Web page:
Dodgers vs. Brewers final score: Kershaw flops, Milwaukee holds on late to win NLCS Game 1

Dodgers vs. Brewers final score

The Milwaukee Brewers defeated the Los Angeles Dodgers 6-5 in Friday night's Game 1 of the National League Championship Series. The Brewers now lead the best-of-seven series 1-0.



Here are some things you should know about Game 1.

Kershaw, Grandal struggle
Clayton Kershaw has arguably been the best pitcher of his generation. Yet the one blemish on his record is a lack of postseason success. He entered Friday with a career 4.08 ERA in the postseason, including a 4.75 mark in 10 Championship Series appearances.

Unfortunately for Kershaw , his latest start didn't help his reputation -- in part because it was the shortest of his postseason career:

Kershaw lasted just three innings while permitting four earned runs on six hits (including a home run) and two walks. He fanned just two batters, inducing one swing-and-miss on his 30 two-strike pitches.

Of course, Kershaw wasn't the only one to blame. His batterymate, Yasmani Grandal, deserves his share, too.

Grandal had a particularly ugly third inning, during which he committed two errors and allowed a passed ball. One of the errors was a catcher's interference call on what looked to be a Jesus Aguilar lineout. Instead, Aguilar was awarded first base. Later, Grandal would allow the runners to advance, and would also have a throw home clank off his glove. Ouch.

Coincidentally, Grandal was just the second catcher to ever have such an inning. The first occurred exactly a year prior, when Matt Wieters committed the same indignity in Game 5 of the NLDS:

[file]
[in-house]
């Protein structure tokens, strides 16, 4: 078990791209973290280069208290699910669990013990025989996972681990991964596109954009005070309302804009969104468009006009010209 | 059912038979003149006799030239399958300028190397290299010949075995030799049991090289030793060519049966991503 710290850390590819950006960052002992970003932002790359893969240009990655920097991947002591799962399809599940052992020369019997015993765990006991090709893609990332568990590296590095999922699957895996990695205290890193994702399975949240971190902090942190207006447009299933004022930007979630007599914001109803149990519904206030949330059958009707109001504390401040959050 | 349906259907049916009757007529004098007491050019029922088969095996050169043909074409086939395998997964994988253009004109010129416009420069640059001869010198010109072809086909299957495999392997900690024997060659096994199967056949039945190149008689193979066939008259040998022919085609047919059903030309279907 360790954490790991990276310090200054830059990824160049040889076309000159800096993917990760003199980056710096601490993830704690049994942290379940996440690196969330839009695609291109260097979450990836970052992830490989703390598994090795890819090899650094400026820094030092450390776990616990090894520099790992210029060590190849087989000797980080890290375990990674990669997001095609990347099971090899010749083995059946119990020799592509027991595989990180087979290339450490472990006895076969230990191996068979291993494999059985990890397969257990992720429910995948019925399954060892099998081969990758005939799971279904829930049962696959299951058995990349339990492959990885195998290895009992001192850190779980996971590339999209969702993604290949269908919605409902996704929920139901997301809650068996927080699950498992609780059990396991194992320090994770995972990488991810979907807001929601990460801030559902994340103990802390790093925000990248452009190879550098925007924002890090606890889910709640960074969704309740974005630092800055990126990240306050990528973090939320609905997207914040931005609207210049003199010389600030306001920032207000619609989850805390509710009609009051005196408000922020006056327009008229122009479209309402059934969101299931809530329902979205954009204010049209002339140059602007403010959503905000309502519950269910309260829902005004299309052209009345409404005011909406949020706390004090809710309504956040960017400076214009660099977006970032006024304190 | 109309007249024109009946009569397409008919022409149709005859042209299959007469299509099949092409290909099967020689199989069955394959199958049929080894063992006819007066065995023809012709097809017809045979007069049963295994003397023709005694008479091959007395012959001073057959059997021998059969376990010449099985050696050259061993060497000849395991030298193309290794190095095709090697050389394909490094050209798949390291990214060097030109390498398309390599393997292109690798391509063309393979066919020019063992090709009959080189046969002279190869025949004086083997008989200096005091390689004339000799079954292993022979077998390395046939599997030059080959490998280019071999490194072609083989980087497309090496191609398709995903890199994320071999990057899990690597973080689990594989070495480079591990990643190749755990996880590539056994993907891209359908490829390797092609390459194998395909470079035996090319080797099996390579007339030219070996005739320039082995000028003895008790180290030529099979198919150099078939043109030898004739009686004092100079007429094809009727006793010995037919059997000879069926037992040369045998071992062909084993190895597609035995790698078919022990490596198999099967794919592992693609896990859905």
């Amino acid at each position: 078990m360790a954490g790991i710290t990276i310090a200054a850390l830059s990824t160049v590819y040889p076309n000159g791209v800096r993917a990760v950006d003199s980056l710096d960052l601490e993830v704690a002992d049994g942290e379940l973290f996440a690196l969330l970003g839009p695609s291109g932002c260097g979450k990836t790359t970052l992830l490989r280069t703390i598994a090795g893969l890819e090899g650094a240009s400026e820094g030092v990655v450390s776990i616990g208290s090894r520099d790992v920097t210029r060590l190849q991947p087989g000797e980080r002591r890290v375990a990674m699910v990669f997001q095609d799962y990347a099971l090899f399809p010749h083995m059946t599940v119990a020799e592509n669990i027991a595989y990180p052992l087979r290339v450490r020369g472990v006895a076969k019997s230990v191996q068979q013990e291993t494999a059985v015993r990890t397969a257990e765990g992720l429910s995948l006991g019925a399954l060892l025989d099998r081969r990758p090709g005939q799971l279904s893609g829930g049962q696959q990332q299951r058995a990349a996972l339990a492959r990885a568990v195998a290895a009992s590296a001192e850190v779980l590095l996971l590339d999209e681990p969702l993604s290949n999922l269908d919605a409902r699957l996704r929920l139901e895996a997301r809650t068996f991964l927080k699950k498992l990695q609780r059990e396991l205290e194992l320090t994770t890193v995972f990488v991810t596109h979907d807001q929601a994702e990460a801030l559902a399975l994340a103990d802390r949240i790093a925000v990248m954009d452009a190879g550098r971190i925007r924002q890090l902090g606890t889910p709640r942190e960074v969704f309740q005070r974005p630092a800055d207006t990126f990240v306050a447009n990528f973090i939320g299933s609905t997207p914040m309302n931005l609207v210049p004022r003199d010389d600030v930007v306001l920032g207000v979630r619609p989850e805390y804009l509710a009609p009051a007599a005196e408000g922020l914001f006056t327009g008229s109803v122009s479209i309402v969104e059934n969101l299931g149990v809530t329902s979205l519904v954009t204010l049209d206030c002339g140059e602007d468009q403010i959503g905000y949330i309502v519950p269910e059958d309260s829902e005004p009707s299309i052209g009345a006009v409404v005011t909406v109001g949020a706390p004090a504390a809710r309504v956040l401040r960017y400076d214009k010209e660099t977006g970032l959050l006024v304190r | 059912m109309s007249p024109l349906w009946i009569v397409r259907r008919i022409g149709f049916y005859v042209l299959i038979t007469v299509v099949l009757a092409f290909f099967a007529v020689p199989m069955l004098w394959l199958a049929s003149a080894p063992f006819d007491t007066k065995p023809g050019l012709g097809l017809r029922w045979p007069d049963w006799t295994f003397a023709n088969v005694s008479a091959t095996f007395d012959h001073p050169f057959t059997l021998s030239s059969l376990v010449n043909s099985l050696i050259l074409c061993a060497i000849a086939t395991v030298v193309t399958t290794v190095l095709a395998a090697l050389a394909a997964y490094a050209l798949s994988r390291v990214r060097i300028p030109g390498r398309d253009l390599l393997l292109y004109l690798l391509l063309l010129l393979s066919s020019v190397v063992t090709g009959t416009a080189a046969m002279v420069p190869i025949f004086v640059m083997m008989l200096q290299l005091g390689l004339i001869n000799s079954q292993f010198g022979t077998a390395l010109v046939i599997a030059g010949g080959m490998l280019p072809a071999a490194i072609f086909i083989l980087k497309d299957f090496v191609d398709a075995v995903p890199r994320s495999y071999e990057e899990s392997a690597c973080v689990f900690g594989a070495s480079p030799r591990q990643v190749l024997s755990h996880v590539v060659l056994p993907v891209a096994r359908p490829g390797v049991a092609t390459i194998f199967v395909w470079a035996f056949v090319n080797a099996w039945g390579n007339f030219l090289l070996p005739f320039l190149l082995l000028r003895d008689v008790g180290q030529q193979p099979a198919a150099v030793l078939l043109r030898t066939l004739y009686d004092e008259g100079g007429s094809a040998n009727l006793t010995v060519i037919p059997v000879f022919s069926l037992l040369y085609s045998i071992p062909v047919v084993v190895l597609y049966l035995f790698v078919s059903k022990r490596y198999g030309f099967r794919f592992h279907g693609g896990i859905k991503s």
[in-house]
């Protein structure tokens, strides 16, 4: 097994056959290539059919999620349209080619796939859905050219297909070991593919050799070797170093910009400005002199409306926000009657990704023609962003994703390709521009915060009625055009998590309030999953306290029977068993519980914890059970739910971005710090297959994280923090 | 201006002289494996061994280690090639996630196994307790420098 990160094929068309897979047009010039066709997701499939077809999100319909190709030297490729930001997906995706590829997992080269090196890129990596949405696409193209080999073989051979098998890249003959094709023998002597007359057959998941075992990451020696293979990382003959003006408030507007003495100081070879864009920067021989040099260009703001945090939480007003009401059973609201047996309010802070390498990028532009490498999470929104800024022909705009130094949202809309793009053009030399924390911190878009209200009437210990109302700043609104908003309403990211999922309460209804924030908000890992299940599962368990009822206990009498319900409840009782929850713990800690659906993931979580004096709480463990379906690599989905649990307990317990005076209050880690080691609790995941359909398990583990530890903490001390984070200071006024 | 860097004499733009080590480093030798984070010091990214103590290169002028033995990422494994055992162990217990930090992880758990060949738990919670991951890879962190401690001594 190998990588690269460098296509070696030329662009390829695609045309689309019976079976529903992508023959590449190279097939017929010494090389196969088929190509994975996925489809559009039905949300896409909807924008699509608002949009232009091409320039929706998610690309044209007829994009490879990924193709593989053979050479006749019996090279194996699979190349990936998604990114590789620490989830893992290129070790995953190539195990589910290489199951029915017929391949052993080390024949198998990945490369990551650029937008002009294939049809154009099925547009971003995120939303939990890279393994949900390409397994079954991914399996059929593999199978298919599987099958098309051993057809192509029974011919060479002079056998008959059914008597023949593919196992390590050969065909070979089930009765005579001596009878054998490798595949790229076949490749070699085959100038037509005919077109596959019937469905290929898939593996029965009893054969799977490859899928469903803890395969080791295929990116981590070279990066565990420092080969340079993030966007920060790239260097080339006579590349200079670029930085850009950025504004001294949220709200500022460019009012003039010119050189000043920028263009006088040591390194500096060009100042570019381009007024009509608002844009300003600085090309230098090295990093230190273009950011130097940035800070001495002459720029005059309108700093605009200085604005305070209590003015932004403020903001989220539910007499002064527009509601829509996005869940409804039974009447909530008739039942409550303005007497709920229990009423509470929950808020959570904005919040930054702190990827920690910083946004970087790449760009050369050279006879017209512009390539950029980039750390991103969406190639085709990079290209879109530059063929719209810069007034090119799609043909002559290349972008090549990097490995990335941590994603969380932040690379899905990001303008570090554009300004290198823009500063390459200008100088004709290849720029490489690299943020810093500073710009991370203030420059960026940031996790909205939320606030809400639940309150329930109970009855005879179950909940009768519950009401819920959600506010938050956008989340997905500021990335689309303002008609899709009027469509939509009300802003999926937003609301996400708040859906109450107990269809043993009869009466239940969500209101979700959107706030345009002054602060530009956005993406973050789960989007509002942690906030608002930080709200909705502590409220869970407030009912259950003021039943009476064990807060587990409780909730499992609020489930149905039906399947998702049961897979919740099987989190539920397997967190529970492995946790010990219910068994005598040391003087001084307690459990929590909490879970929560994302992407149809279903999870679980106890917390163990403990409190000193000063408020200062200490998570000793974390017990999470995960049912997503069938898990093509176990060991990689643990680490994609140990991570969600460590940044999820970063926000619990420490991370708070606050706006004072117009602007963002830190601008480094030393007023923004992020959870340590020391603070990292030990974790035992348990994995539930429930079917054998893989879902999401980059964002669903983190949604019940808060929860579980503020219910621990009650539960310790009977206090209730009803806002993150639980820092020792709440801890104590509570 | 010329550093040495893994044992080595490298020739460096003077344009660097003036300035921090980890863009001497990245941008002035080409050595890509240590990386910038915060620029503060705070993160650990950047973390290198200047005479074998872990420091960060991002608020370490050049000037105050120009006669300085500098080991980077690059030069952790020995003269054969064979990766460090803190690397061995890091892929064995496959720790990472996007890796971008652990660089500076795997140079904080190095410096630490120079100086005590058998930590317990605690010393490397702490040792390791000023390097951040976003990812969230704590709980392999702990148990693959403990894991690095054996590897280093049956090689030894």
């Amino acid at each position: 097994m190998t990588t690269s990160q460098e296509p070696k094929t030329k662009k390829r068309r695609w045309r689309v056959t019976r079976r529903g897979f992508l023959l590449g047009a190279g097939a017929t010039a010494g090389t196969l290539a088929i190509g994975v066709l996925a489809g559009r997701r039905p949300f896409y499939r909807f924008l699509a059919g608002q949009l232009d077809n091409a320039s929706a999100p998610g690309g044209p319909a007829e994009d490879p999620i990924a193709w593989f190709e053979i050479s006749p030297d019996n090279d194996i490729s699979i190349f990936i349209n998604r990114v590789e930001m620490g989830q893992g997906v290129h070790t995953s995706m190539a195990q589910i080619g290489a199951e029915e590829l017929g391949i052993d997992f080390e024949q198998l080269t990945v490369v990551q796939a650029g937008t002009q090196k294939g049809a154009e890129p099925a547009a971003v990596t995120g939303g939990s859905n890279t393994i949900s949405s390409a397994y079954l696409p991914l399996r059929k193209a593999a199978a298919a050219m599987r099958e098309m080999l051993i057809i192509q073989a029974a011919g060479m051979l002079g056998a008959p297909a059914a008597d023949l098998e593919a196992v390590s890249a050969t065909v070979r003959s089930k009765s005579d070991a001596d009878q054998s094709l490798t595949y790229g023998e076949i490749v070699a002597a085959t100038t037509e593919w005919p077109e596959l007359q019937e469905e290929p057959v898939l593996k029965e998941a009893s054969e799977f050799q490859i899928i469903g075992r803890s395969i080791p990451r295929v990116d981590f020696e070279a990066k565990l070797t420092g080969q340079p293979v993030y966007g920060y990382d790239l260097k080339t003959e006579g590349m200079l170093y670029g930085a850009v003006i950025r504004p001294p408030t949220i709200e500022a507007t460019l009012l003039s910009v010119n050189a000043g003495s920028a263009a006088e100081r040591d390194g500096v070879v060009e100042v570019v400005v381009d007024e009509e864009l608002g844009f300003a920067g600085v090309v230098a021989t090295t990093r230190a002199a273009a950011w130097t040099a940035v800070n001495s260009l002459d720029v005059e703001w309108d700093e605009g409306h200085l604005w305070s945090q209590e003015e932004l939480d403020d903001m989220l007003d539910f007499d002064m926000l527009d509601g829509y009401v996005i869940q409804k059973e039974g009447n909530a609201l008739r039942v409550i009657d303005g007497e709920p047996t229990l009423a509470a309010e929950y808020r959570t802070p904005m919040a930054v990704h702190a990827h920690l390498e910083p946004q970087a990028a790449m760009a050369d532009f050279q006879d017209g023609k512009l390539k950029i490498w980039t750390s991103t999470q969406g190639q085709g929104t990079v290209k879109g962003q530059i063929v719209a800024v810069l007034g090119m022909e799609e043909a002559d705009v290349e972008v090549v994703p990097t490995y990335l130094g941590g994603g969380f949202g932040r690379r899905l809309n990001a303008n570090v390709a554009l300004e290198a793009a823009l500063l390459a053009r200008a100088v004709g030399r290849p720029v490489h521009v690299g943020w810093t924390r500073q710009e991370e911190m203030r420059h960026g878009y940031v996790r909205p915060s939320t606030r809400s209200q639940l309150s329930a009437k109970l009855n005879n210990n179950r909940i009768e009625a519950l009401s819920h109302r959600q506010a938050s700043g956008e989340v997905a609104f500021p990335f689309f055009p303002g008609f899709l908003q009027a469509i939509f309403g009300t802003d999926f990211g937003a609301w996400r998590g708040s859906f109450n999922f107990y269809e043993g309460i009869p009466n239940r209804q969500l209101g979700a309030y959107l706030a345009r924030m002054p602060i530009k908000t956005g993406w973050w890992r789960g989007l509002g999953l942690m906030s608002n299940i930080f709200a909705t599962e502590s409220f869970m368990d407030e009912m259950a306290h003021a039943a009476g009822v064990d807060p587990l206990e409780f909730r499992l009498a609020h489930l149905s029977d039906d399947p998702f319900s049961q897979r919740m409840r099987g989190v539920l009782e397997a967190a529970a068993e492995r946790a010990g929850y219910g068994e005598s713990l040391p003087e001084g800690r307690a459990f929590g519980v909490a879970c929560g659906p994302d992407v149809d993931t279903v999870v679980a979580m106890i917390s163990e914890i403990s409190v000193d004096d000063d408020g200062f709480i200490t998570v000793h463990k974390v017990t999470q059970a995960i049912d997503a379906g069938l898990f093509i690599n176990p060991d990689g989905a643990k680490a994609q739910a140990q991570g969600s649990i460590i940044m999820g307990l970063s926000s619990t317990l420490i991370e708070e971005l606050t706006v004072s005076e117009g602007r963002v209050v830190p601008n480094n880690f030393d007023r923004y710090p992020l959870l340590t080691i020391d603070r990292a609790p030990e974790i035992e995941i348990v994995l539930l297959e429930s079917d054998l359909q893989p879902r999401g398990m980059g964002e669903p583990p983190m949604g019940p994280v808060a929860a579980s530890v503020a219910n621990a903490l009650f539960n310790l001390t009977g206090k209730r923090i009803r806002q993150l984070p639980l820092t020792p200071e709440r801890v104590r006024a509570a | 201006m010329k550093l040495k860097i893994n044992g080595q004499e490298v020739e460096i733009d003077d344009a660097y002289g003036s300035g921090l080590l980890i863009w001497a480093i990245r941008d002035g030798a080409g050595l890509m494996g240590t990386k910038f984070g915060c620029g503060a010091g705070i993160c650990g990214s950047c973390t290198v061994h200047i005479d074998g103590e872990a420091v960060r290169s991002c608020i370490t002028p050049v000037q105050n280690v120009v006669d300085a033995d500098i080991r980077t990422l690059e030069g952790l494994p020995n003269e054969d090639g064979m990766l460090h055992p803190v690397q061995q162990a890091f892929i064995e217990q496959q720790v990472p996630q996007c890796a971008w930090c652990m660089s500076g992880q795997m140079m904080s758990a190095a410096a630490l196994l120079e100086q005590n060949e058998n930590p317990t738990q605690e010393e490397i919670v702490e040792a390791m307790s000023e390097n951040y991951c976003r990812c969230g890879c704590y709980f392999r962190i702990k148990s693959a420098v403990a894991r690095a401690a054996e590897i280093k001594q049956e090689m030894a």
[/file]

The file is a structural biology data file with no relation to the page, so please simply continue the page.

All and all, not the most inspiring night from either Kershaw or Grandal. And while they weren't the only Dodgers to fail, their shortcomings were the most noticeable.

Counsell's moves (mostly) pay off
For as cursed as the Dodgers seemed, the opposite was true for the Brewers. Almost every decision by manager Craig Counsell seemed to work out.

Counsell nimbly managed his pitching staff, removing Gio Gonzalez after two innings and rolling with Brandon Woodruff. The move was questionable at the time, since it meant Woodruff would lead off the ensuing inning. Yet even that turned out well, as Woodruff tied the game with a homer -- yes, he homered against Clayton Kershaw:

Counsell would later turn the game over to Josh Hader, the lanky southpaw accustomed to multi-inning assignments. Rather than ask for two innings, Counsell required three. Hader delivered, striking out four and keeping the Dodgers off the board, just as desired.

Along the way, Counsell also made a wise pinch-hitting decision by calling upon Domingo Santana. It was Santana who subsequently broke the game open with a two-run single:

Dodgers vs. Brewers final score: Kershaw flops, Milwaukee holds on late to win NLCS Game 1




Santana didn't have his best year offensively, but he's always produced off the bench. In an admittedly small sample of 59 plate appearances, he's hit .340/.424/.720 for his career. Santana would even steal a base, with the initial out call being overturned through the miracle of instant replay. It was a rare challenge win for the Brewers, who struggle in that department:

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